Karl Marx in New York Daily Tribune
Articles On China, 1853-1860
Written: October 1859;
Transcribed by: Harold Newson;
HTML Mark-up: Andy Blunden;
THAT THERE is to be another civilization war against the Celestials seems a matter now pretty generally settled with the English press. Still, since the meeting of the Cabinet Council on Saturday last, a remarkable change has come over those very papers that were foremost in the howl for blood. At first, the London Times, in an apparent trance of patriotic fury, thundered at the double treachery committed — by cowardly Mongols who lured on the bonhomme of the British Admiral by studiously falsifying appearances and screening their artillery — by the Court of Peking, which, with deeper Machiavelianism, had set those Mongol ogres to their damnable practical jokes. Curious to say, although tossed on a sea of passion, The Times had, in its reprints, contrived to carefully expunge from the original reports all points favourable to the doomed Chinaman. To confound things may be the work of passion, but to garble them seems rather the operation of a cool head. However that be, on Sept. 16, just one day before the meeting of the Ministers, The Times veered round, and, without much ado, cut one head off its Janus-headed impeachment. "We hear," it said, "that we cannot accuse the Mongols who resisted our attack on the forts of the Peiho of treachery"; but then, to make up for that awkward concession, it clung the more desperately to the deliberate and perfidious violation of a "solemn treaty" by "the Court of Peking." Three days later, after the Cabinet Council had been held, The Times, on further consideration, even found "no room for doubt that if Mr. Bruce and M. de Bourboulon had ... solicited the Mandarins to conduct them to Peking, they would have been permitted to effect the ratification" of the treaty. What, then, remains there of the treachery of the Court of Peking? Not a shadow even, but in its place there remain two doubts on the mind of The Times. "It is," it says, "perhaps doubtful whether, as a military measure, it was wise to try with such a squadron, our way to Peking. It is still more doubtful whether, as a diplomatic measure, it was desirable to use force at all." Such is the lame conclusion of all the indignation bluster indulged in by the "leading organ," but, with a logic of its own, it drops the reasons for war without dropping the war itself. Another semi-Governmental paper, The Economist, which had distinguished itself by its fervent apology for the Canton bombardment, seems to take a more economical and less rhetorical view of things now that Mr. J. Wilson has got his appointment of Chancellor of the Exchequer for India The Economist brings two articles on the subject, the one political, the other economical; the first one winding up with the following sentences:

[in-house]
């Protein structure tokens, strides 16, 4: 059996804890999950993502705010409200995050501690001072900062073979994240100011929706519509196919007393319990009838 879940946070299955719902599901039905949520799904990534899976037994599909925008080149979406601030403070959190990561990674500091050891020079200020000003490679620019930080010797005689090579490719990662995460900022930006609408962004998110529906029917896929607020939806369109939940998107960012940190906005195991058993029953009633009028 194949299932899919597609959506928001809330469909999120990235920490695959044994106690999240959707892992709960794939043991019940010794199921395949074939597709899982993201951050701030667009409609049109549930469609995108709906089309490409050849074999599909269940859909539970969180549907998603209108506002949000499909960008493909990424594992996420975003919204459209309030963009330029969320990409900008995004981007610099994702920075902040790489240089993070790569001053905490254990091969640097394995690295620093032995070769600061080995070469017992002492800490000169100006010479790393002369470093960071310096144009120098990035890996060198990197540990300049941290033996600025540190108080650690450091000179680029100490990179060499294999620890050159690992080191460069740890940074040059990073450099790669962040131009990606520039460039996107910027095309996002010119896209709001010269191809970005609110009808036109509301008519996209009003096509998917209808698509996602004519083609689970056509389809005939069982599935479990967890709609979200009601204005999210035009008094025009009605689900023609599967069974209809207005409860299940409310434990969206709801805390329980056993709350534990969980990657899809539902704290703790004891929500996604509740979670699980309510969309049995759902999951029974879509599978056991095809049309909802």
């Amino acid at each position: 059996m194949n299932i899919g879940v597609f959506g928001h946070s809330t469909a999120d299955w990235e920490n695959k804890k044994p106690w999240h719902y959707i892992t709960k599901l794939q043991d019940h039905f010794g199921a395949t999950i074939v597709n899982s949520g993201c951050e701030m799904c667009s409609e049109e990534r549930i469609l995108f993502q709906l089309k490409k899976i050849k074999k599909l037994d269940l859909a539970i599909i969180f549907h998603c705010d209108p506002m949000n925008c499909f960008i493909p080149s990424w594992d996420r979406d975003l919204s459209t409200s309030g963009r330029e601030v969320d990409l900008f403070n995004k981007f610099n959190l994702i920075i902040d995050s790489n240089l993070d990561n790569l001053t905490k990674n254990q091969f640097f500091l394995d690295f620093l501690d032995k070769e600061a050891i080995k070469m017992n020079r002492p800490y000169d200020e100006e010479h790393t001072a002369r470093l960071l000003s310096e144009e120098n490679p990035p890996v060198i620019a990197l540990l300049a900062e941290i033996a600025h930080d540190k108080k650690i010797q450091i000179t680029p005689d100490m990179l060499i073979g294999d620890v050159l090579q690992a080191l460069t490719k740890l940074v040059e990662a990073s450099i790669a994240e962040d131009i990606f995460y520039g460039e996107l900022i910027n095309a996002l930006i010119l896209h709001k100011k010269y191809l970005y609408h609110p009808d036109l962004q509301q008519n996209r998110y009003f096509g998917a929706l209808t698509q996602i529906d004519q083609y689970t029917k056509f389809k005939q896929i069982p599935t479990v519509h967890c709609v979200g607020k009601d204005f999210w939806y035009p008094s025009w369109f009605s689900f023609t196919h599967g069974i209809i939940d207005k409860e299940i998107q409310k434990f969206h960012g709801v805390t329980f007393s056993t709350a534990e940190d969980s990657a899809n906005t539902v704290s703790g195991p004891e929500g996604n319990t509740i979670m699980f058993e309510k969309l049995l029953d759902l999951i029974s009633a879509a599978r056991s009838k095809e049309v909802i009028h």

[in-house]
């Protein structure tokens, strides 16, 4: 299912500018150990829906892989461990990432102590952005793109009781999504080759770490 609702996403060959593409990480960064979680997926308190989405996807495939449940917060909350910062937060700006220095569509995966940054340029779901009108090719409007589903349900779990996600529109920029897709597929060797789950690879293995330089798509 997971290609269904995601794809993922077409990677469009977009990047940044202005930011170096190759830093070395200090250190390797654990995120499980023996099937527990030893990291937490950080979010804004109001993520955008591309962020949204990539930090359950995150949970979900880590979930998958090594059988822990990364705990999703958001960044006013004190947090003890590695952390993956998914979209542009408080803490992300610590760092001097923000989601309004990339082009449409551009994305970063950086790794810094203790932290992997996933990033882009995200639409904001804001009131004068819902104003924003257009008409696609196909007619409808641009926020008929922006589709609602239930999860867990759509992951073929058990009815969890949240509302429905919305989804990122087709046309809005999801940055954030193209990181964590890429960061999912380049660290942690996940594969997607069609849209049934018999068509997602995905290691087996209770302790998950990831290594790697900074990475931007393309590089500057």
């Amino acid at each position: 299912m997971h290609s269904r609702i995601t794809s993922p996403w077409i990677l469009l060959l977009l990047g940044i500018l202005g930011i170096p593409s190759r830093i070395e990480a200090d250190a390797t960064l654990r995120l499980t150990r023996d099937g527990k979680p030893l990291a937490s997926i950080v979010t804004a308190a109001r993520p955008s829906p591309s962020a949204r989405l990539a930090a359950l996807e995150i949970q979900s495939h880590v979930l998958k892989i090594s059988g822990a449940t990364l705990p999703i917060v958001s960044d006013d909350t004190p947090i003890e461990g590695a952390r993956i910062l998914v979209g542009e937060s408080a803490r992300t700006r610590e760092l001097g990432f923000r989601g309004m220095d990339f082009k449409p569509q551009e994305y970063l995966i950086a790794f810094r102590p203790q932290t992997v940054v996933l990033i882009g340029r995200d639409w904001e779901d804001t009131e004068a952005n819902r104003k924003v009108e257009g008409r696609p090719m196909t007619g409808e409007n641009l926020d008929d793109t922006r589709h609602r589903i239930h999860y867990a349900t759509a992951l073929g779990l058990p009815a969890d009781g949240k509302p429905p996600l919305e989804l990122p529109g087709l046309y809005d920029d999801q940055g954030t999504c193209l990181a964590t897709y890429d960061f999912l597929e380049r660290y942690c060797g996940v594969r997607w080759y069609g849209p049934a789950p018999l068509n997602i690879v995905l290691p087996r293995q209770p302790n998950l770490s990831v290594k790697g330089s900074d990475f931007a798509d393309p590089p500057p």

"Now, all these things considered, it is obvious that the article of the treaty which gave our Ambassador a right of visiting or residing at Peking, was one literally forced upon the Chinese Government; and if it were thought absolutely essential to our interests that it should be observed, we think there was much room for the display of consideration and patience in exacting its fulfillment. No doubt it may be said that with such a Government as the Chinese, delay and patience are interpreted as a sign of fatal weakness, and is therefore the most unsound policy we could pursue. But how jar are we entitled, on this plea, to vary the principles on which we should assuredly act toward any civilized nation in our treatment of these Oriental Governments? When we have wrung out an unwelcome concession from their fears, it may be perhaps the most consistent policy to wring out, also from their fears, the immediate execution of the bargain in the way most convenient to ourselves. But if we fail in so doing — if, in the meantime, the Chinese overcome their fears, and insist, with a suitable display of force, on our consulting them as to the mode to be taken for giving our treaty effect — can we justly accuse them of treachery? Are they not rather practising upon us our own methods of persuasion? The Chinese Government may — and it is very likely that it is so — have intended to entrap us into this murderous snare, and never have purposed to execute the treaty at all. If this should prove to be so, we must and ought to exact reparation. But it may also prove that the intention to defend the mouth of the Peiho against the recurrence of such a violent entry as was made good by Lord Elgin in the previous year, was not accompanied by any desire to break faith on the general articles of the treaty. As the hostile initiative came entirely from our side, and it was, of course, at any moment competent to our commanders to retire from the murderous fire, opened only for the defence of the forts, we cannot certainly prove any intention of breaking faith on the part of China. And, till proof of a deliberate intention to break the treaty reaches us — we think we have some reason to suspend our judgment, and ponder whether we may not have been applying to our treatment of barbarians, a code of principles not very widely different from that which they have practised towards ourselves."